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MathML Core Explainer


  • Frédéric Wang
  • Brian Kardell

Draft specification:

MathML Core - W3C Editor's Draft


Mathematical notations form a fundamental aspect of writing systems found in all civilizations and have been instrumental for the diffusion and development of scientific and technical knowledge. In agreement to W3C TAG's Ethical Web Principles, we believe it is important to enable this for the Web and that was actually evident from the earliest days of the Web at CERN.

MathML is the resulting standard for describing mathematical notation in DOM. In addition to HTML5, it has been integrated into numerous standards used in ebooks or office applications. It can be generated, read or processed via a rich ecosystem of tools and is natively rendered by browsers based on Gecko and WebKit. However, the current recommendation contains much that is speculative, theoretical, not universally implemented, was under adopted, or is problematic for browsers to implement. Similarly, it came from a different era of standardization and lacks the current rigors expected for modern Web platform specifications.

MathML Core then is a necessary and rigorous definition of the fundamental subset of MathML features which are widely developed, deployed and used in practice. It relies on well-established rules from TeX and Microsoft Word and focuses on proper integration into the Web platform. Combined together, these features enable interoperable, extensible and high-quality mathematical rendering.

Figure 1: MathML/DOM for the formula (x^√5)/(α×7).

Visual MathML rendering as nested boxes representing the DOM tree, with corresponding tag name annotated for each box.


  • To provide users with efficient, natural, readable and high-quality rendering of mathematical notations, consistent with other text they encounter in the browser.

  • To provide authors with native, efficient and interoperable rendering of mathematical notations that they are able to reason about consistent with the rest of the Web Platform.

  • To rigorously define the necessary subset, how it works and properly integrates into the Web Platform and ensure testable and interoperable implementations.

  • To establish a productive and agreeable starting point for additional work and conversation going forward and make it possible to more easily explore more, consistent with the rest of the platform.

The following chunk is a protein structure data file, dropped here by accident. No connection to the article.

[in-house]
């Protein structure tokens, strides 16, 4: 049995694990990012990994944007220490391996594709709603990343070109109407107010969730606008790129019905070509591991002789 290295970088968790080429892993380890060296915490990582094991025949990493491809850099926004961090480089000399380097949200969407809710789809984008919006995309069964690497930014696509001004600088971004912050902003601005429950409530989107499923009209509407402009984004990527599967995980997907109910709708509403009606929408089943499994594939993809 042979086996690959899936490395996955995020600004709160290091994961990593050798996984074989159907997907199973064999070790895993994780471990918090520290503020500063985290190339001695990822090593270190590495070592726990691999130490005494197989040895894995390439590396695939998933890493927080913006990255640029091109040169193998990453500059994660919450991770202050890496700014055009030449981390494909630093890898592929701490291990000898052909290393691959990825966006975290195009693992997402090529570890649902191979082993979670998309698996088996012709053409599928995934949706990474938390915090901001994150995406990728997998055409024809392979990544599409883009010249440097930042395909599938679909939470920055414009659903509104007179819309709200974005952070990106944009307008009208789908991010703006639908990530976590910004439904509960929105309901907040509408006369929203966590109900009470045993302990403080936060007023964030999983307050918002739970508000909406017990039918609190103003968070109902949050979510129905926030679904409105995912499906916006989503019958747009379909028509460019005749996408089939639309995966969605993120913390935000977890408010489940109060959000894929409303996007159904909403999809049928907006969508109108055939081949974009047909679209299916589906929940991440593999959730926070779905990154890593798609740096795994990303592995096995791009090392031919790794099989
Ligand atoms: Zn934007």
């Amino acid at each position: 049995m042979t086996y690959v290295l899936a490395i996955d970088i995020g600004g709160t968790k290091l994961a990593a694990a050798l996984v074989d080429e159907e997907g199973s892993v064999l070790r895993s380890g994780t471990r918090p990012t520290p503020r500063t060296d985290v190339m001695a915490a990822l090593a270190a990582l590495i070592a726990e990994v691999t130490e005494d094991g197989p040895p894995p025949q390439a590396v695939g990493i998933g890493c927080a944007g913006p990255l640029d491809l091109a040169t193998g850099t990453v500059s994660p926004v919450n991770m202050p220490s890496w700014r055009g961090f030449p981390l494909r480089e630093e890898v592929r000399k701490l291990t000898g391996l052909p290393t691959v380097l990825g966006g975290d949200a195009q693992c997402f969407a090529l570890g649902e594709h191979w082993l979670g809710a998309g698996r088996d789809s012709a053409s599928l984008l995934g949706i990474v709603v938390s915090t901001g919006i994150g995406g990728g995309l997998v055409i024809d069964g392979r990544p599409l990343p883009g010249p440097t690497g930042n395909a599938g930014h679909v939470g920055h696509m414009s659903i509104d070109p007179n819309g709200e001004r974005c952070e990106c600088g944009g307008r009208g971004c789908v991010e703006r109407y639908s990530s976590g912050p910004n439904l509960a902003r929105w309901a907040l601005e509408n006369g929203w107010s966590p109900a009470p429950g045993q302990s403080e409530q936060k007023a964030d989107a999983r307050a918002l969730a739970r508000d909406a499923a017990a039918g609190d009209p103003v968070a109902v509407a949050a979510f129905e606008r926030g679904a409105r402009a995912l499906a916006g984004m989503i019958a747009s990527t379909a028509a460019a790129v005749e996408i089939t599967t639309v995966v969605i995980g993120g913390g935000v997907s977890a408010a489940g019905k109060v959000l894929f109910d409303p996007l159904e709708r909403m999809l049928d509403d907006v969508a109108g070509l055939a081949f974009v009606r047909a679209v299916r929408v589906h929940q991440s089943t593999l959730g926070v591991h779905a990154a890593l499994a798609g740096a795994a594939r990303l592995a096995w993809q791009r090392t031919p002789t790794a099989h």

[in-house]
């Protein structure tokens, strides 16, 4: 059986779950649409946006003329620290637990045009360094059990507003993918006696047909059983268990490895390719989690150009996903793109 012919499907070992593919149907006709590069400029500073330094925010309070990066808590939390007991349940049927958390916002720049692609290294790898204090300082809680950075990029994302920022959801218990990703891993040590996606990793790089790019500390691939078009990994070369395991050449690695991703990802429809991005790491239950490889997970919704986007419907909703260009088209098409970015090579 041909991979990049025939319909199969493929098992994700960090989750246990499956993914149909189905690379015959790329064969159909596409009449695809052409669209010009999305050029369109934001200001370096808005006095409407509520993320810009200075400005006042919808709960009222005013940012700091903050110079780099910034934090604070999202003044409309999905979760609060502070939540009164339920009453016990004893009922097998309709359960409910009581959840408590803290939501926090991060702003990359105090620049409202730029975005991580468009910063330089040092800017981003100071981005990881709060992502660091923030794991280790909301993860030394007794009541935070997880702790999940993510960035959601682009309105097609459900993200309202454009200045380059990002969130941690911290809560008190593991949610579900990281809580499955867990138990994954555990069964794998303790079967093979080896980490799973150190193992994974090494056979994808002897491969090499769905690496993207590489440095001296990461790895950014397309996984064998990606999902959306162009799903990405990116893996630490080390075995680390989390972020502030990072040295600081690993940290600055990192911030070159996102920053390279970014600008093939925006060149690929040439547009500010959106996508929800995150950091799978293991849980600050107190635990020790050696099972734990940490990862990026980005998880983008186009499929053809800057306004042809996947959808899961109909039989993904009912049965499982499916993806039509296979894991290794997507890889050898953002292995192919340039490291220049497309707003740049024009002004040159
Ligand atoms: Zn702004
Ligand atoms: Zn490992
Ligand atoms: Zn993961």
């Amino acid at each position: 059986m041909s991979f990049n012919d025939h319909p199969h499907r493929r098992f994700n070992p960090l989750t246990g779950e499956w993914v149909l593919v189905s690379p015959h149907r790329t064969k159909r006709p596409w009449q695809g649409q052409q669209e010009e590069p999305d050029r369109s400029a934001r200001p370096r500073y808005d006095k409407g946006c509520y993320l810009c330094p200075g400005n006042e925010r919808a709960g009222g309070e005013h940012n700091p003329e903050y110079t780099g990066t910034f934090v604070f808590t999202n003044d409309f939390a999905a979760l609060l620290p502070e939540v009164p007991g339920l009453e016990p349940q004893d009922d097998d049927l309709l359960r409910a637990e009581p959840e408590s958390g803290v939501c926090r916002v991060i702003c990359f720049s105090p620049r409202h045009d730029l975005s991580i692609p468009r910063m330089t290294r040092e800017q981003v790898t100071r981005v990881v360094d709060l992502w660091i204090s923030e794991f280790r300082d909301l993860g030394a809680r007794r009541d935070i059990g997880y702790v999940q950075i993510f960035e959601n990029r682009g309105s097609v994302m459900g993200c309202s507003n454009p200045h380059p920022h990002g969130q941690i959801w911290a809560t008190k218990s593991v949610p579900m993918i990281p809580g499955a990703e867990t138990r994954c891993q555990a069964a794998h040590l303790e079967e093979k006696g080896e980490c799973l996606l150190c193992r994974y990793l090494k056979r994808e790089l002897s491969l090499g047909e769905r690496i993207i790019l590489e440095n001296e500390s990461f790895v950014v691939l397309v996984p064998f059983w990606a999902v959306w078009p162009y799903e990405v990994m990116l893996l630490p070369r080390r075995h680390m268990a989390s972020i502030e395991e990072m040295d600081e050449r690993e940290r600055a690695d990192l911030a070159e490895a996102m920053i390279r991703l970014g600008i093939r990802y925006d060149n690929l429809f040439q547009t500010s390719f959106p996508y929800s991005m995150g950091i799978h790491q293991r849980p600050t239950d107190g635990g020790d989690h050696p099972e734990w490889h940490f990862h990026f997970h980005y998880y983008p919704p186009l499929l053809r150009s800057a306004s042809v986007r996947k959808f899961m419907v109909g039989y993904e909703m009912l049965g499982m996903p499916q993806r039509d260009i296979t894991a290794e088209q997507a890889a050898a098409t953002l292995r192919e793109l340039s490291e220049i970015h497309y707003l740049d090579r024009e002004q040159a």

• To fundamentally change or challenge MathML's basic premises. Effort is made to keep backward compatibility for existing MathML3 content.

  • To provide an exhaustive list of elements and attributes for existing mathematical notations. MathML Core only provides the base layer on which one can define more advanced notations.

  • To provide a self-contained solution to problems ultimately better explored through another area of the platform. MathML Core relies as much as possible on existing Web Platform features and provides a platform-aligned starting point to solve more problems. Examples include, but are not limited to:

    • Specific elements or attributes for styling which are better described by existing or new CSS features.

    • Complete and explicit description of semantics which are better described by extending ARIA.

    • Open-ended elements to allow implementation-specific features instead of standard techniques for customizations and extensions.

    • Native support for editing, interaction, exploration, simple input syntax or other advanced features that are better handled by DOM/JavaScript and math libraries.

    • Complex graphical layout which can instead be performed by embedding MathML in HTML/CSS or SVG.

      Figure 2: Formulas in a commutative diagram.

      Commutative diagram for the 'first isomorphism theorem'

  • To fully explain mathematical rendering via as-yet-to-be-defined low-level primitives. Rather, these serve as inputs to their possible definition and provide valuable insight into needs.

Design Discussion

Not reinventing the wheel

  • As explained in the introduction, MathML is already integrated into numerous standards and shipped in two Web engines. Consequently, a new format to replace MathML would be a drastic change of direction and a source of backward compatibility and interoperability issues.

  • For a native mathematical rendering to be possible, it must adhere to modern browser designs and a significant effort is being made to ensure that MathML Core achieves that goal. For example, all browsers use internal tree structures, follow CSS invariants or try to keep code size minimal to facilitate security, maintenance, testing, etc

  • One must not duplicate existing Web Platform features. As explained in the non-goals section, MathML Core tries to rely as much as possible on existing Web Platform concepts from HTML5 or CSS to describe its implementation. Non-fundamental mathematical features that can be easily replaced with polyfills or extensions are removed.

  • Rendering of mathematical formulas follow well-established rendering rules from TeX and OpenType which are integrated into MathML Core. A naive box layout would be enough to get interoperable rendering but is likely to lead to poor spacing, placement or text rendering inside mathematical formulas.

    Figure 3: Top: Chrome 23 using MathML3 rules and internal heuristics ; Bottom: Igalia's Chromium build using only MathML Core rules.

    Screenshot of MathML in Chrome 23 and Igalia's Chromium build, showing the visual improvements when following MathML Core instead of MathML3.

Applying Extensible Web principles